TURIN – Lancia will sell a hybrid version of its new Thema flagship sedan.
Fiat's upscale brand will unveil the Thema at the Geneva auto show in March. The sedan is a rebadged version of the new Chrysler 300 that will be sold also with a hybrid variant in North America.
The Lancia Thema will have minor tweaks, such as a different grille and Europe-specific bumpers. It will go on sale with gasoline and diesel engines in the fourth quarter, Chrysler and Lancia brand CEO Olivier Francois Olivier said last week at the Detroit auto show. The gasoline-electric hybrid will follow later.
The new Chrysler 300 for the U.S. market will go on sale in North America in the first quarter. U.S. sales of the Chrysler 300 hybrid will begin in 2013.
Both the Lancia and Chrysler sedans will offer an 8-speed automatic transmission made by German supplier ZF.
The hybrid system is expected to share components and control software with a similar project that Fiat's Maserati unit is currently developing for the next generation Quattroporte large sedan, due in Europe at the of 2012.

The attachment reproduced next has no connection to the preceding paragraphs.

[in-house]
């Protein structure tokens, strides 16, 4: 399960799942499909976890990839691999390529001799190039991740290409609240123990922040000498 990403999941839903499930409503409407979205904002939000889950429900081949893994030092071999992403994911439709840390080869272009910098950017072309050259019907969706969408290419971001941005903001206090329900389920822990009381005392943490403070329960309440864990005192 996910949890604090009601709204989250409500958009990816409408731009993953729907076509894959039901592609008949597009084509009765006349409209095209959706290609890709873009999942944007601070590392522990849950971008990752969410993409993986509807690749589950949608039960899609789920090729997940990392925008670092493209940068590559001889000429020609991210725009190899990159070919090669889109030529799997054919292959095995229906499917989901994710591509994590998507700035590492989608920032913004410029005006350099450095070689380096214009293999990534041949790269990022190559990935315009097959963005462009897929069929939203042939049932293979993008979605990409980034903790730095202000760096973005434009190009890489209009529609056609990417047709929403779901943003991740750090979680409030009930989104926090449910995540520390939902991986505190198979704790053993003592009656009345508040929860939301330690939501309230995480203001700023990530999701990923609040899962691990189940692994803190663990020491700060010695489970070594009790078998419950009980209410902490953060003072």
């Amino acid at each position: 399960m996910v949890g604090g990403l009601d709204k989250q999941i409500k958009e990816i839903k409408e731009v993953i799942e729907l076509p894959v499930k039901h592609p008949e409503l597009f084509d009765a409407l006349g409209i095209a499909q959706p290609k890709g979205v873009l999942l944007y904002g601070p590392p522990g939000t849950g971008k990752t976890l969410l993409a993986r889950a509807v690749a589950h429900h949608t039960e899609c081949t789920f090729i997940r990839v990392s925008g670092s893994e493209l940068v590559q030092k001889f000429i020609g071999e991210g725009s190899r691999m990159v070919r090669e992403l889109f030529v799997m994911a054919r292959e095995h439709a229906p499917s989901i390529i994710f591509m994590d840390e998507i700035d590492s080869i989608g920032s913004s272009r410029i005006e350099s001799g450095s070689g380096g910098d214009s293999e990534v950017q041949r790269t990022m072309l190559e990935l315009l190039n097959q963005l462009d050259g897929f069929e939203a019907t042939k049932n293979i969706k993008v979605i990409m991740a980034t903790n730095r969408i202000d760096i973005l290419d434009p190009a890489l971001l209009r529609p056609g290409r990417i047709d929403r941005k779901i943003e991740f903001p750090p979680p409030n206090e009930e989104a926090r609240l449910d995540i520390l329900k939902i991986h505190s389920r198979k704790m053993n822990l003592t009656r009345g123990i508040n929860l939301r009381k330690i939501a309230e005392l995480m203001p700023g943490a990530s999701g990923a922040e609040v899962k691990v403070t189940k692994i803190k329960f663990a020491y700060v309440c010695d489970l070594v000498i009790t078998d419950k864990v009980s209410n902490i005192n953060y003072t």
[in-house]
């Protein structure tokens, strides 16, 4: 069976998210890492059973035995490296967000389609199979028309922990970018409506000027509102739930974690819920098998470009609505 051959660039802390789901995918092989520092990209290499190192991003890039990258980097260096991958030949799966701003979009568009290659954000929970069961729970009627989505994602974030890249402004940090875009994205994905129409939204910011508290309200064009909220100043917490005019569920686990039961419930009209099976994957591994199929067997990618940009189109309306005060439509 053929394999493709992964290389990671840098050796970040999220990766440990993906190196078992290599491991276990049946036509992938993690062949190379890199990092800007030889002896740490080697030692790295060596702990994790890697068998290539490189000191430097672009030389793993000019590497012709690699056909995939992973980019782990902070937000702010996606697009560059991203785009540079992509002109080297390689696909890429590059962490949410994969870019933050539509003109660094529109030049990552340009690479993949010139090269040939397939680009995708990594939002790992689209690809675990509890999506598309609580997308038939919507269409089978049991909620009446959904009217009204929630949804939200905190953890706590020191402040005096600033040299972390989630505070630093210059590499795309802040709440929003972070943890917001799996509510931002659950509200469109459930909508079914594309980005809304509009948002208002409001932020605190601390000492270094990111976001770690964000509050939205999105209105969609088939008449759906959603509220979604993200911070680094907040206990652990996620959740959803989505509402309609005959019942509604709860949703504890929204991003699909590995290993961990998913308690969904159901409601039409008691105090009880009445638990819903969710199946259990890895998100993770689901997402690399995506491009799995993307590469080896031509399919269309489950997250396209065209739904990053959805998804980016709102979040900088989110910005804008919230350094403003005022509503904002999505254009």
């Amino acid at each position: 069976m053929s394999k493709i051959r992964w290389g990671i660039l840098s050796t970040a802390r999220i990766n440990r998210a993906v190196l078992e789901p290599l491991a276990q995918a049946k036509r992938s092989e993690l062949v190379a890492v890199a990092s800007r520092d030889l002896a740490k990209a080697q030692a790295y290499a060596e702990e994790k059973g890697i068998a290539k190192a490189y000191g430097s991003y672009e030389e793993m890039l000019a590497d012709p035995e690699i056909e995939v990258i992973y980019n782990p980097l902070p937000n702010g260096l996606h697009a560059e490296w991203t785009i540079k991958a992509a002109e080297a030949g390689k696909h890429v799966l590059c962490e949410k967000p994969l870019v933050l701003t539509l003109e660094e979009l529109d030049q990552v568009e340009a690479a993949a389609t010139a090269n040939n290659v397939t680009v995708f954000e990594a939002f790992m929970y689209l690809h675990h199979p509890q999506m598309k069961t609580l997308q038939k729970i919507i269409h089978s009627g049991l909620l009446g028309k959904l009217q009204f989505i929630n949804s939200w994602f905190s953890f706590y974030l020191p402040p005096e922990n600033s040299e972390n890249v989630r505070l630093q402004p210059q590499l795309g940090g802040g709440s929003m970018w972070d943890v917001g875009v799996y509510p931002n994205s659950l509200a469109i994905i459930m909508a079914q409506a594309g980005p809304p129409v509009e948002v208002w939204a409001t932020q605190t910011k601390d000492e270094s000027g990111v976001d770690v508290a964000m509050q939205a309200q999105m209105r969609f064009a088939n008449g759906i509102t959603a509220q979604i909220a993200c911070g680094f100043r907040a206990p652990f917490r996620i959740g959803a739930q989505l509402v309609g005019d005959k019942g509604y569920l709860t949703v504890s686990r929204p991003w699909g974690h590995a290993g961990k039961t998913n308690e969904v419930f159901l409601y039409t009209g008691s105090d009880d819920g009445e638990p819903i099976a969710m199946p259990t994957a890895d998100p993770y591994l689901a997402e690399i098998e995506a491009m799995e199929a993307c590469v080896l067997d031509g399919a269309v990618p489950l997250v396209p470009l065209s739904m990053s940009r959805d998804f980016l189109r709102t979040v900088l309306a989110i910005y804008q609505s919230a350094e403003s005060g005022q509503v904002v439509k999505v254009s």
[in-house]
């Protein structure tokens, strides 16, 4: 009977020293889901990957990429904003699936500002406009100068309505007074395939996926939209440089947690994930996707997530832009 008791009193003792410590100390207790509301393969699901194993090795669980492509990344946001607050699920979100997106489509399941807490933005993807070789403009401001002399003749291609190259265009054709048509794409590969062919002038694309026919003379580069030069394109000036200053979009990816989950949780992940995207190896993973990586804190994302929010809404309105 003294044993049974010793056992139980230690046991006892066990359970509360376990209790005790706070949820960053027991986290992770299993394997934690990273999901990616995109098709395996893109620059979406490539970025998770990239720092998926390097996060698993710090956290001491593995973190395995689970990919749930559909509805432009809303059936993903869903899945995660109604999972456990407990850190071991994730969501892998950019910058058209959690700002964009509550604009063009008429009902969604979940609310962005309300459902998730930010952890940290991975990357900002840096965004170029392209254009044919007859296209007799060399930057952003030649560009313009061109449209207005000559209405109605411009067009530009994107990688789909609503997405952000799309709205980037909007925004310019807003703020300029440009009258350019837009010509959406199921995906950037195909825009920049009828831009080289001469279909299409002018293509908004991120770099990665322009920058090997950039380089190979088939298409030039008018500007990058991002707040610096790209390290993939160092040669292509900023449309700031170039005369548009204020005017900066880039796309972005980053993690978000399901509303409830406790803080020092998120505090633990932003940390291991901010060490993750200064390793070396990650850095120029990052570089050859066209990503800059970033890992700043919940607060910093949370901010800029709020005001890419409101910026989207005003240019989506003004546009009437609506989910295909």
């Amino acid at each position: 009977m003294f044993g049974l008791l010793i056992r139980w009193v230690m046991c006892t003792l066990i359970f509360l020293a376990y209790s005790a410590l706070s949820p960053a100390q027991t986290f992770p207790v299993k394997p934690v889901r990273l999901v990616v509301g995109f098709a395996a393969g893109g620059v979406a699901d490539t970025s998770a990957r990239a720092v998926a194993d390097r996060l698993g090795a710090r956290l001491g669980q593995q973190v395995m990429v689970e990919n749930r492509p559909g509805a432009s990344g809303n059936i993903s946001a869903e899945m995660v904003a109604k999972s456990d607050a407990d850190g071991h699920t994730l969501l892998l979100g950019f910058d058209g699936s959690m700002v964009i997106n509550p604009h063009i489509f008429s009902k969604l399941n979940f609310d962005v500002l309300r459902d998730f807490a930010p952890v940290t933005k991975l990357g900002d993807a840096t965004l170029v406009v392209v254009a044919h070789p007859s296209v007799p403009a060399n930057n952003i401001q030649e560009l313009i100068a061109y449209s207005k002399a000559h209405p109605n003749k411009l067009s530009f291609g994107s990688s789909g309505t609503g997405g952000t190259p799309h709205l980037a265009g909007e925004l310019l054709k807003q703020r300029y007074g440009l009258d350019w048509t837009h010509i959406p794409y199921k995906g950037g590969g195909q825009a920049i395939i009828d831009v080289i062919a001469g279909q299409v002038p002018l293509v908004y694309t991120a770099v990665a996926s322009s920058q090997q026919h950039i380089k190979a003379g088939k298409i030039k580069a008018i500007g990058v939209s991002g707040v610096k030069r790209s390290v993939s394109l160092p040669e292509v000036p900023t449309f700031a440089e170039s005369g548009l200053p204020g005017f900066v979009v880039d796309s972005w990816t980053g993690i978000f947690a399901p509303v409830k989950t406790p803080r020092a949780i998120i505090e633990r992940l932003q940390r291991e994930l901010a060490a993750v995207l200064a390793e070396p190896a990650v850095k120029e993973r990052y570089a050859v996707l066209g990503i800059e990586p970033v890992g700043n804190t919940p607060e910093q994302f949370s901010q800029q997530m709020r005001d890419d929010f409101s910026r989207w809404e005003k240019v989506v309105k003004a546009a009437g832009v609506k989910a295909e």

More Chryslers for Lancia
Fiat is integrating Lancia with Chrysler and aims to nearly triple Lancia's sales to 300,000 in 2014 from 112,000 in 2009, with the help of rebadged Chryslers.
At the Geneva show, Lancia will also unveil a rebadged Chrysler 200, a midsized model that will be sold in Europe as a sedan and cabriolet, likely called the Flavia, according to Fiat sources, as well as a Lancia version of the Chrysler Voyager large minivan.
A new version of Lancia's top seller, the Ypsilon subcompact, will also debut in Geneva. Based on the Fiat Panda, the new Ypsilon will add a five-door variant in a bid to boost sales.
Lancia hopes the Thema will give the slow-selling brand an image boost but it will not be a volume seller with annual sales forecast between 10,000 and 15,000.
Both the Thema and 300 sedans will be built at Chrysler's factory in Brampton in Ontario, Canada.
Lancia built a car called Thema from 1984 to 1994. It was successful with 358,000 produced, but its replacement, called the K, was not so popular with just 117, 000 units built between 1994 and 2001.
Lancia last flagship, the Thesis, was introduced in 2002 and discontinued in early 2009 after poor sales. Only 16,000 Thesis units were built during the car's lifecycle.